The most powerful German in Brussels — a man with seven political lives — just pulled off his latest comeback.
After a week in the spotlight laying out his proposal for the bloc’s next long-term financial plan, EU Budget Commissioner Günther Oettinger received some welcome news from home.
Exploratory coalition talks in Berlin between Chancellor Angela Merkel’s Christian Democrats and the Social Democrats had produced a position paperlaying out policy priorities for the coming years. Among them: a statement that Germany was “ready to pay higher contributions to the EU budget.”
For Oettinger, 64, tasked with convincing national governments to expand the EU budget in the face of Brexit, it was the cap to a remarkable turnaround.
In less than a year, the eagle-nosed German had climbed back from a potentially career-ending scandal over what critics saw as racist and homophobic remarks to being in a position to shape the future of the EU. A signal of willingness from the bloc’s largest contributor can only make his job easier.
He was roundly ridiculed by the Brussels elite in his early days, for his poor mastery of English and the ways of the Bubble.
Throughout his political career, Oettinger has demonstrated an ability to land on his feet. His sometimes-up-sometimes-down-but-inevitably-upward trajectory began in Baden-Württemberg. From his start in the Christian Democrats’ local youth wing, he steadily climbed the party’s ranks to eventually become the region’s premier.
It was in Baden-Württemberg — home to Porsche and Mercedes — that he developed the close ties to German industry that may have helped him recover from a series of political setbacks and scandals. He clashed with local power brokers and weathered outrage after he delivered a eulogy at a funeral that was widely seen as an attempt to rehabilitate a Nazi politician. Merkel dispatched him to Brussels in 2010.
His early days in the EU capital were rocky. He was roundly ridiculed by the Brussels elite, for his poor mastery of English and the ways of the Bubble. After five years as energy commissioner, the mockery had died down. Criticism was instead reserved for his policy positions — in particular his successful defense of the German car industry from strict emissions standards.
Others praised his skill at negotiating with Russia over gas imports or lauded his aggressive stance toward Greece during the country’s sovereign debt crisis.
After Jean-Claude Juncker’s election as Commission president, he was given the digital portfolio — a job for which he seemed laughably unsuited. Old fashioned when it came to media, the German prefers stacks of precariously piled paper to touch screens or even computers.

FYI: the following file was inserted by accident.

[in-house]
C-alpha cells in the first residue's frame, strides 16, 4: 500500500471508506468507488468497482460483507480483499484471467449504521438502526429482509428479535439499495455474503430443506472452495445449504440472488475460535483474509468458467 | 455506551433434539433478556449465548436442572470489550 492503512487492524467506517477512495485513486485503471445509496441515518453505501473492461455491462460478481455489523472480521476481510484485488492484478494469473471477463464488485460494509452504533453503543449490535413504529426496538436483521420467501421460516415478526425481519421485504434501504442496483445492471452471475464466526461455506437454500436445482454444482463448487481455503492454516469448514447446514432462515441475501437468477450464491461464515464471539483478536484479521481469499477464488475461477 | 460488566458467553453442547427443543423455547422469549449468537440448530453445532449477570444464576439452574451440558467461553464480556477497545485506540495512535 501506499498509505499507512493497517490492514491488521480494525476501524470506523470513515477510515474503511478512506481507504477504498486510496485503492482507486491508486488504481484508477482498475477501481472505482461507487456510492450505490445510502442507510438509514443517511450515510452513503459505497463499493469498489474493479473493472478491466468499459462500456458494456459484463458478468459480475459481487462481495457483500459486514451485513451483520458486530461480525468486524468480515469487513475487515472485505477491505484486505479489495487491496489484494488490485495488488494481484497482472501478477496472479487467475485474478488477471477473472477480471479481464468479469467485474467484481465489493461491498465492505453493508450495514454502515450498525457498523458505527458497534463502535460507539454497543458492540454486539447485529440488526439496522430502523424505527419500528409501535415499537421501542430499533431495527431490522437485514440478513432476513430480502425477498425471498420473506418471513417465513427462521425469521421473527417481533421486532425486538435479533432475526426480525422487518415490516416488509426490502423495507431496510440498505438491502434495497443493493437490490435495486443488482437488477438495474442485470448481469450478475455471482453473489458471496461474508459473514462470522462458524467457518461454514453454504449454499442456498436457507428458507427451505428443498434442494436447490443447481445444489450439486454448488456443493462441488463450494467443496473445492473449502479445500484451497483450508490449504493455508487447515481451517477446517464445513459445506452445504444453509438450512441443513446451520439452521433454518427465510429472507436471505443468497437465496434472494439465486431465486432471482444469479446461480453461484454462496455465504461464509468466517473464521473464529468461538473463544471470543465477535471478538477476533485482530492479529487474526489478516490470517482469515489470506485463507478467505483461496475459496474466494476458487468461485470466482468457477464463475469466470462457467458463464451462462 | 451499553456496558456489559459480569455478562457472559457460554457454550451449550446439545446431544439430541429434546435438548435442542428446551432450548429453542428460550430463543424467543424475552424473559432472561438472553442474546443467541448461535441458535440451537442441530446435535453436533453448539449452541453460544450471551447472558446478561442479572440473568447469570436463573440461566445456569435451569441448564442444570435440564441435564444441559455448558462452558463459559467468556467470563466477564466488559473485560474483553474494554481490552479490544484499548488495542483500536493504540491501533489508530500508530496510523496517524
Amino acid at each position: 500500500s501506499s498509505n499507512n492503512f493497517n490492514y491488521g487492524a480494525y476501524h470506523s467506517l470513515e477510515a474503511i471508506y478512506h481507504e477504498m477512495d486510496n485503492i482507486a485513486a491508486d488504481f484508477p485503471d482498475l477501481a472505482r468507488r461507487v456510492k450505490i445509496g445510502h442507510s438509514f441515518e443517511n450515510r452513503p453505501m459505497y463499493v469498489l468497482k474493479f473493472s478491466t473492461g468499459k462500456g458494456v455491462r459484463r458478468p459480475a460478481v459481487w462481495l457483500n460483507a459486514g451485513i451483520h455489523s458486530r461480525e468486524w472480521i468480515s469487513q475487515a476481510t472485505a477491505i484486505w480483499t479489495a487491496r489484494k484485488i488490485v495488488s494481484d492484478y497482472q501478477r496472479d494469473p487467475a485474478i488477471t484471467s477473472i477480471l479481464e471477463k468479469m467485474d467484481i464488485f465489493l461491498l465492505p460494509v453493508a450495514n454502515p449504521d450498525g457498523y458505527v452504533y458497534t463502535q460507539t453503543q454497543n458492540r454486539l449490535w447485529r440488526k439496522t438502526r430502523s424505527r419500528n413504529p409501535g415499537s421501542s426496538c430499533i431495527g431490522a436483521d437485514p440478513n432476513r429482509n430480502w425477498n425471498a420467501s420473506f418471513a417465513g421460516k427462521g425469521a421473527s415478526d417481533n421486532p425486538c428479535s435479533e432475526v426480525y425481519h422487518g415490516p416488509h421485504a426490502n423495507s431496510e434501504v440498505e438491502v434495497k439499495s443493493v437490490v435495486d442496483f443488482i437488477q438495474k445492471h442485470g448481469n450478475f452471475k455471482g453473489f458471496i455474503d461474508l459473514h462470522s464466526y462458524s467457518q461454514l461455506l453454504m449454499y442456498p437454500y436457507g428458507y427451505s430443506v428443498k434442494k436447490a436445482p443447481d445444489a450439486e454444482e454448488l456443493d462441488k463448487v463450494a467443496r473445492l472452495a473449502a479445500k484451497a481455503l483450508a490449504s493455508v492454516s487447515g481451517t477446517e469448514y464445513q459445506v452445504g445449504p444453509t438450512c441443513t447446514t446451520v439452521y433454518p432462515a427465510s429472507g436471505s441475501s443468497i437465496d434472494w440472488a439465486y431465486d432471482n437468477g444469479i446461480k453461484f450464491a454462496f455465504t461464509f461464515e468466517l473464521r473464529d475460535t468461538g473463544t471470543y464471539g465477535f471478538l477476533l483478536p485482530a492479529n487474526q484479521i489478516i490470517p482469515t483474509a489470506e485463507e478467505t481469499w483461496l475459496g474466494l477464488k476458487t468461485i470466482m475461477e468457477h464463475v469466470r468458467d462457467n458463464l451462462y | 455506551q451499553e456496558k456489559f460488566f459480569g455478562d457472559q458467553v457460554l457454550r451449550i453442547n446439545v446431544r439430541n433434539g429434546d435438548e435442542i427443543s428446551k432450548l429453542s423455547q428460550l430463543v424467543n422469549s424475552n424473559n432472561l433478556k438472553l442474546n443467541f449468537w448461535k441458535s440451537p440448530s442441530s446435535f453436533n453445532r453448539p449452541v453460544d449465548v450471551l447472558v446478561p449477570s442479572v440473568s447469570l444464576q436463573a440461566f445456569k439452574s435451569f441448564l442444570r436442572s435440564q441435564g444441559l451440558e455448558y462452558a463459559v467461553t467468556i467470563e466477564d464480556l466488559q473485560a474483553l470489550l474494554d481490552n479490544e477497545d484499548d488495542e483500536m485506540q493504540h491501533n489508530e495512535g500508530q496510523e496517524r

Oettinger’s approach to the job seemed at first to be unenthusiastic — he displayed far more interest in self-driving cars than the intricacies of digital policy. But he quickly grew into it, delivering another victory to his country’s business interests when he sided with German publishers over copyright reform, against the wishes of his nominal boss Andrus Ansip.
It was shortly after he was promoted to budget commissioner that Oettinger stumbled once again into scandal. He was caught on tape at a business event in Hamburg calling Chinese people “slant eyes” and joking that German legislators would soon introduce a law for “mandatory gay marriage.”
After at first refusing to apologize, Oettinger acknowledged he could “see that the words I used have created bad feelings and may even have hurt people.” But he was once again denied a vice presidency (the traditional rivalry between France and Germany may have also contributed to Juncker’s decision not to elevate Oettinger).
Convincing national governments to boost the budget might require Oettinger to use up the rest of his lives. The EU is not allowed to run debt, and the budget has to be agreed unanimously by all 27 countries. And, in what would be a terrible fate for a politician, there’s a chance he will do the lion’s share of the work only to have his successor push the dossier over the final line.
Oettinger said on Tuesday that he was willing to work during the summer holidays if it meant finalizing the trillion-euro budget before the end of the Commission’s mandate in May 2019. One year should be enough, Oettinger said.
The challenges are myriad. Brexit will blow a big hole in the bloc’s finances and there’s little agreement among national governments over what to do about hot-button issues like migration or defense, not to mention agricultural subsidies and development aid for recalcitrant members like Poland and Hungary.
But a German budget commissioner can be a powerful figure in the EU, especially if he has both the backing of his government at home and the leeway to occasionally oppose its views. And this week, Oettinger had every reason to believe he has both.